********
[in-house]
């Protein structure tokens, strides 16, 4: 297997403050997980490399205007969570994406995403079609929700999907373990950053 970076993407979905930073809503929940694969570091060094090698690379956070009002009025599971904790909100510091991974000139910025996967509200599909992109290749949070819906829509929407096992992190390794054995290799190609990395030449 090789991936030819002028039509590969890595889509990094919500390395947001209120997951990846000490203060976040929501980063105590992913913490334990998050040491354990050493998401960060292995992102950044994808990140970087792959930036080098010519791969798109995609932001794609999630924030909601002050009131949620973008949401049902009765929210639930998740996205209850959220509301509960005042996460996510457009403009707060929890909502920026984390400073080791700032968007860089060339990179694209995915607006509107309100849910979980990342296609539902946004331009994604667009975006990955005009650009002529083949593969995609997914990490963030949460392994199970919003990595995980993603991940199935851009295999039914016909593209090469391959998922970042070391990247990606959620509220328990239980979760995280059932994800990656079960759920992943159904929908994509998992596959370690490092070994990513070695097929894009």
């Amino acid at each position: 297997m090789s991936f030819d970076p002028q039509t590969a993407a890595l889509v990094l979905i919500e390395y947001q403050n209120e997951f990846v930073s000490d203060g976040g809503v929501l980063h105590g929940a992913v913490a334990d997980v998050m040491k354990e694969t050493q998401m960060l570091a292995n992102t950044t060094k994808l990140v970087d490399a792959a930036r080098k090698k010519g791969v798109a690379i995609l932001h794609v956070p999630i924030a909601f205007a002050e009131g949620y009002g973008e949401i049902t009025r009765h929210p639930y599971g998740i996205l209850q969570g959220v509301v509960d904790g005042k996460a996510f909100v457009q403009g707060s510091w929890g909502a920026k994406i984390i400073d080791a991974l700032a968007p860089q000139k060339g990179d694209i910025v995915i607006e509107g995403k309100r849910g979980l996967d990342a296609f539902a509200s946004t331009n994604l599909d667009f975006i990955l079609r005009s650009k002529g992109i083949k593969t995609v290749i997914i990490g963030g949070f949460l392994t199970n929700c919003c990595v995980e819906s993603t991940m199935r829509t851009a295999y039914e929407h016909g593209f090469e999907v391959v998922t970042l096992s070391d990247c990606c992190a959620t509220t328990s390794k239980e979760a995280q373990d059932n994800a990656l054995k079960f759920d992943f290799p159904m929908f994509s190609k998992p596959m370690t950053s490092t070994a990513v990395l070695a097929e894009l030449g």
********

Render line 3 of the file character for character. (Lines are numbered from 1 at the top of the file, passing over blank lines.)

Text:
């Amino acid at each position: 297997m090789s991936f030819d970076p002028q039509t590969a993407a890595l889509v990094l979905i919500e390395y947001q403050n209120e997951f990846v930073s000490d203060g976040g809503v929501l980063h105590g929940a992913v913490a334990d997980v998050m040491k354990e694969t050493q998401m960060l570091a292995n992102t950044t060094k994808l990140v970087d490399a792959a930036r080098k090698k010519g791969v798109a690379i995609l932001h794609v956070p999630i924030a909601f205007a002050e009131g949620y009002g973008e949401i049902t009025r009765h929210p639930y599971g998740i996205l209850q969570g959220v509301v509960d904790g005042k996460a996510f909100v457009q403009g707060s510091w929890g909502a920026k994406i984390i400073d080791a991974l700032a968007p860089q000139k060339g990179d694209i910025v995915i607006e509107g995403k309100r849910g979980l996967d990342a296609f539902a509200s946004t331009n994604l599909d667009f975006i990955l079609r005009s650009k002529g992109i083949k593969t995609v290749i997914i990490g963030g949070f949460l392994t199970n929700c919003c990595v995980e819906s993603t991940m199935r829509t851009a295999y039914e929407h016909g593209f090469e999907v391959v998922t970042l096992s070391d990247c990606c992190a959620t509220t328990s390794k239980e979760a995280q373990d059932n994800a990656l054995k079960f759920d992943f290799p159904m929908f994509s190609k998992p596959m370690t950053s490092t070994a990513v990395l070695a097929e894009l030449g």